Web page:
Wednesday, February 27

He Said, She Said: Hillary and Barack in Ohio

Overall Impression

The NBC debate in Ohio between Hillary Clinton and Barack Obama last night turned over little in terms of new ideas, but managed to suck the life out of the those that had been covered. Seriously, is it me, or does anyone else want to scream "enough" when it comes to the "mandate" differences between Clinton and Obama's health care plans? We all know that it will come down to what Congress will agree to and then it will be up to whichever one is elected to sign it into law.

I am sure I wasn't the only one to wish things like global warming initiatives and how they plan to deal with the economic crisis would have been discussed.

Also, am I the only one who is less interested in the hearing "shoutouts" to cities in the state? The formula seems to be "I was talking to a [fill in the blank] in Parma, Dayton, Cincinnati, Cleveland, Youngstown and [he/she] told me [place issue here]."

Who Won

Overall, I think it was Hillary's night. She was much more specific and explanatory about her views. The format of the debate was more her speed. She started off sluggish by complaining about being asked the tough questions first and that Obama, basically, is being coddled. However, after that, she was all business.

Obama, while not ceding points to Clinton, was not disarming in his counterpoints, which has been his strong suit. Like Clinton, he was prickly about what he deemed to be unfair play by the Clinton camp.

Who Lost

NBC's Brian Williams and Tim Russert who seemed to delight in the picayune statements from the campaign trail and kept trying to push buttons to get reactions. They also did little to keep the debate on track.

Lines of the Night

Obama

On distancing himself from Nation of Islam leader Louis Farrakhan "I don't see a difference between denouncing and rejecting," he said, adding that he would both reject and denounce Farrakhan if it would satisfy Clinton, a remark that drew laughter and applause.

On the Iraq War: "The fact was, this was a big strategic blunder. It was not a matter of 'Well, here is the initial decision, but since then we've voted the same way.' Once we had driven the bus into the ditch, there were only so many ways we could get out. The question is: Who's making the decision initially to drive the bus into the ditch?"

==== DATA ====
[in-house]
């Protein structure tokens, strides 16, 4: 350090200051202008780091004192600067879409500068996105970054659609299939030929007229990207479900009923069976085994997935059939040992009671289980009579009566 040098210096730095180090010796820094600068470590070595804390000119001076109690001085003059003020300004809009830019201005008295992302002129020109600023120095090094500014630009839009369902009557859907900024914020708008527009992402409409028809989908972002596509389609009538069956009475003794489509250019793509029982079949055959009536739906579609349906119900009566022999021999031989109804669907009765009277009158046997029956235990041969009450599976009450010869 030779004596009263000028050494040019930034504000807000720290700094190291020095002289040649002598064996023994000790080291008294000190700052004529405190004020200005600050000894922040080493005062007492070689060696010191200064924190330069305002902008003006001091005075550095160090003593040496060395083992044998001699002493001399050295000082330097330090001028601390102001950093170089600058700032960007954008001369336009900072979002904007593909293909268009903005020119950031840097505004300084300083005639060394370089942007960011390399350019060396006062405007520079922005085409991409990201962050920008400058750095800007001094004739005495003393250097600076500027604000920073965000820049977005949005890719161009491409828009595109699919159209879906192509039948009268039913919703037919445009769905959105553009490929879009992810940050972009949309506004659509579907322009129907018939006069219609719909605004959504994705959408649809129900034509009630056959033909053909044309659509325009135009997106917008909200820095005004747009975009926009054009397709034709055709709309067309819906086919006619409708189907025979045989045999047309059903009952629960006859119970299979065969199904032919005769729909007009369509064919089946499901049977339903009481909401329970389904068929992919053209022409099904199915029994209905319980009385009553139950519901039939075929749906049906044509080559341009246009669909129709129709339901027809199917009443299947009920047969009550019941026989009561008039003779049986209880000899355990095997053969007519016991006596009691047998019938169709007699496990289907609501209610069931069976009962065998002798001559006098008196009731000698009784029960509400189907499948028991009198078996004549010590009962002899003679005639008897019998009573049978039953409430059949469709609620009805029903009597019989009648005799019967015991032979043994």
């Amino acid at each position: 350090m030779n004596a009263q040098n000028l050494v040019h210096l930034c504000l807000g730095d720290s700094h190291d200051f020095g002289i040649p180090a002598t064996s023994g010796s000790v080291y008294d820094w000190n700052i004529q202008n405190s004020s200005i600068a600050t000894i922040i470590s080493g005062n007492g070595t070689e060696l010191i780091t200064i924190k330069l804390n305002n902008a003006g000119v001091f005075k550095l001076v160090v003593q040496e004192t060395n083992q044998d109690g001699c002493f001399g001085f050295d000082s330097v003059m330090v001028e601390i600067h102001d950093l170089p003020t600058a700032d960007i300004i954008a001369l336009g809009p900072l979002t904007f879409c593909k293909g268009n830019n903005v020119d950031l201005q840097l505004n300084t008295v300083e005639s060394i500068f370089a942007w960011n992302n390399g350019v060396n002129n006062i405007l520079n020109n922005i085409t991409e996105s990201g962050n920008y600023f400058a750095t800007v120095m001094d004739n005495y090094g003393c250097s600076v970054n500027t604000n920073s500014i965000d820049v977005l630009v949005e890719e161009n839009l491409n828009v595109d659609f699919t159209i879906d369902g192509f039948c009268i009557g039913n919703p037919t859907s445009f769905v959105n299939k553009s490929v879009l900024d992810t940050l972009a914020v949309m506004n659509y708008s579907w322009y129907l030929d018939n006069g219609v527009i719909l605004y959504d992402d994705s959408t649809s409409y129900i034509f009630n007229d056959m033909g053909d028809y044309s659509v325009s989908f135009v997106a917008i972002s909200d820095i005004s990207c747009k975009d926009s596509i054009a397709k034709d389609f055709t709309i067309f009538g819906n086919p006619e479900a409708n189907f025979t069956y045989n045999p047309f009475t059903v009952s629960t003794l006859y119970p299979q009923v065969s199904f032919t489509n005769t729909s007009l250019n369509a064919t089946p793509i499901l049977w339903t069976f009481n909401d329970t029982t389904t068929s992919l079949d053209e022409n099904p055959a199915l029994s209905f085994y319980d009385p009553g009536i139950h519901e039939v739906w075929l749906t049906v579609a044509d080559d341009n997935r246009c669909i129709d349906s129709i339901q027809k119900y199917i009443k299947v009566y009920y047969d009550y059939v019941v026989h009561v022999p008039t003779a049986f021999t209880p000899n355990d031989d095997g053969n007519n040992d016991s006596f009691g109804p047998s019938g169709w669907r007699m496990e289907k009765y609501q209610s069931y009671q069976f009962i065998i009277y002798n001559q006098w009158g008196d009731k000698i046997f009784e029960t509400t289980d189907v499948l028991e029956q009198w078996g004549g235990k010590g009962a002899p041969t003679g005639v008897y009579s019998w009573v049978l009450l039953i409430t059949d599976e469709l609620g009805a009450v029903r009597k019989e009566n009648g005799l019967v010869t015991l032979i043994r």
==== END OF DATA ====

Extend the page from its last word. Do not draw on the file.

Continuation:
Clinton

On Going First in the debates: “Well, could I just point out that, in the last several debates, I seem to get the first question all the time,’’ Clinton complained last night in Cleveland. “And I don't mind. You know, I'll be happy to field them, but I do find it curious. And if anybody saw "Saturday Night Live," you know, maybe we should ask Barack if he's comfortable and needs another pillow.’’

On Universal Healthcare: "It's just that I know that parents who get sick have terrible consequences for their children. So you can insure the children, and then you've got the bread-winner who can't afford health insurance or doesn't have it for him or herself. And in fact, it would be as though Franklin Roosevelt said let's make Social Security voluntary -- that's -- you know, that's -- let's let everybody get in it if they can afford it -- or if President Johnson said let's make Medicare voluntary. "

1 comment:

Kevin said...

"it would be as though Franklin Roosevelt said let's make Social Security voluntary -- that's -- you know, that's -- let's let everybody get in it if they can afford it -- or if President Johnson said let's make Medicare voluntary"

Great questions. I was taken aback the first time I heard her say this. Modern liberalism, like conservatism, has never been much about voluntarism and this twist in the conversation highlights that fact. But, I think Clinton's rhetorical questions demand a great deal of non-rhetorical discussion. A good starting point: is there any value, separate and apart from (other?) practical consequences, of making something voluntary rather than mandatory? And, if so, is that value additive across people and across weeks & years?